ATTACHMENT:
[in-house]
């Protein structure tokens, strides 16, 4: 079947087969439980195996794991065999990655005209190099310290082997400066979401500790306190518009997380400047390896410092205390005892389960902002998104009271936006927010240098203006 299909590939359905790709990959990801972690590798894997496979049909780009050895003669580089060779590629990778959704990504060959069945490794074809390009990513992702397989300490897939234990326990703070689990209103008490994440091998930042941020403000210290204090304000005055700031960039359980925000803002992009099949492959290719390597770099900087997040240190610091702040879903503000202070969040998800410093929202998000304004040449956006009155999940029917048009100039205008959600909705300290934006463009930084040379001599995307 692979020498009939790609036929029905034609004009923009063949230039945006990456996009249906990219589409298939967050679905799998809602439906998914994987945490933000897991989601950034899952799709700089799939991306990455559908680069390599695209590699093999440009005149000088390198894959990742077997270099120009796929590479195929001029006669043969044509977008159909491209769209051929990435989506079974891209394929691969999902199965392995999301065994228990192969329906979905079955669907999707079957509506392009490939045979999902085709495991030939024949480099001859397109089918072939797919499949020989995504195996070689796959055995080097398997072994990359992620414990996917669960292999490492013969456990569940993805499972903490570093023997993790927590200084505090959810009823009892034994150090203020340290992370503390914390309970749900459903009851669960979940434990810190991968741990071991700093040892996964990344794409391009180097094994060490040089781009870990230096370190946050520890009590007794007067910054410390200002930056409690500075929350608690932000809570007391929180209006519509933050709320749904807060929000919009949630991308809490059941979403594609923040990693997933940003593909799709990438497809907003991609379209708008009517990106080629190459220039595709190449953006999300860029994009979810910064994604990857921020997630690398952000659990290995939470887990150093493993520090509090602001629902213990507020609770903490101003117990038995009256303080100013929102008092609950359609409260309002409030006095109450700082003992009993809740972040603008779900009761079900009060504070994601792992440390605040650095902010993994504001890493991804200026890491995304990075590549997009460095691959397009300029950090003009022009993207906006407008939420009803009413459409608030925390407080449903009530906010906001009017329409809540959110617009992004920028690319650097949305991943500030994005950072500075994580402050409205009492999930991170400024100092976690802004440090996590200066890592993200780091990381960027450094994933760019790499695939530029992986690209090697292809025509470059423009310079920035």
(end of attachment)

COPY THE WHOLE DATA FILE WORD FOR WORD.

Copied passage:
[in-house]
């Protein structure tokens, strides 16, 4: 079947087969439980195996794991065999990655005209190099310290082997400066979401500790306190518009997380400047390896410092205390005892389960902002998104009271936006927010240098203006 299909590939359905790709990959990801972690590798894997496979049909780009050895003669580089060779590629990778959704990504060959069945490794074809390009990513992702397989300490897939234990326990703070689990209103008490994440091998930042941020403000210290204090304000005055700031960039359980925000803002992009099949492959290719390597770099900087997040240190610091702040879903503000202070969040998800410093929202998000304004040449956006009155999940029917048009100039205008959600909705300290934006463009930084040379001599995307 692979020498009939790609036929029905034609004009923009063949230039945006990456996009249906990219589409298939967050679905799998809602439906998914994987945490933000897991989601950034899952799709700089799939991306990455559908680069390599695209590699093999440009005149000088390198894959990742077997270099120009796929590479195929001029006669043969044509977008159909491209769209051929990435989506079974891209394929691969999902199965392995999301065994228990192969329906979905079955669907999707079957509506392009490939045979999902085709495991030939024949480099001859397109089918072939797919499949020989995504195996070689796959055995080097398997072994990359992620414990996917669960292999490492013969456990569940993805499972903490570093023997993790927590200084505090959810009823009892034994150090203020340290992370503390914390309970749900459903009851669960979940434990810190991968741990071991700093040892996964990344794409391009180097094994060490040089781009870990230096370190946050520890009590007794007067910054410390200002930056409690500075929350608690932000809570007391929180209006519509933050709320749904807060929000919009949630991308809490059941979403594609923040990693997933940003593909799709990438497809907003991609379209708008009517990106080629190459220039595709190449953006999300860029994009979810910064994604990857921020997630690398952000659990290995939470887990150093493993520090509090602001629902213990507020609770903490101003117990038995009256303080100013929102008092609950359609409260309002409030006095109450700082003992009993809740972040603008779900009761079900009060504070994601792992440390605040650095902010993994504001890493991804200026890491995304990075590549997009460095691959397009300029950090003009022009993207906006407008939420009803009413459409608030925390407080449903009530906010906001009017329409809540959110617009992004920028690319650097949305991943500030994005950072500075994580402050409205009492999930991170400024100092976690802004440090996590200066890592993200780091990381960027450094994933760019790499695939530029992986690209090697292809025509470059423009310079920035």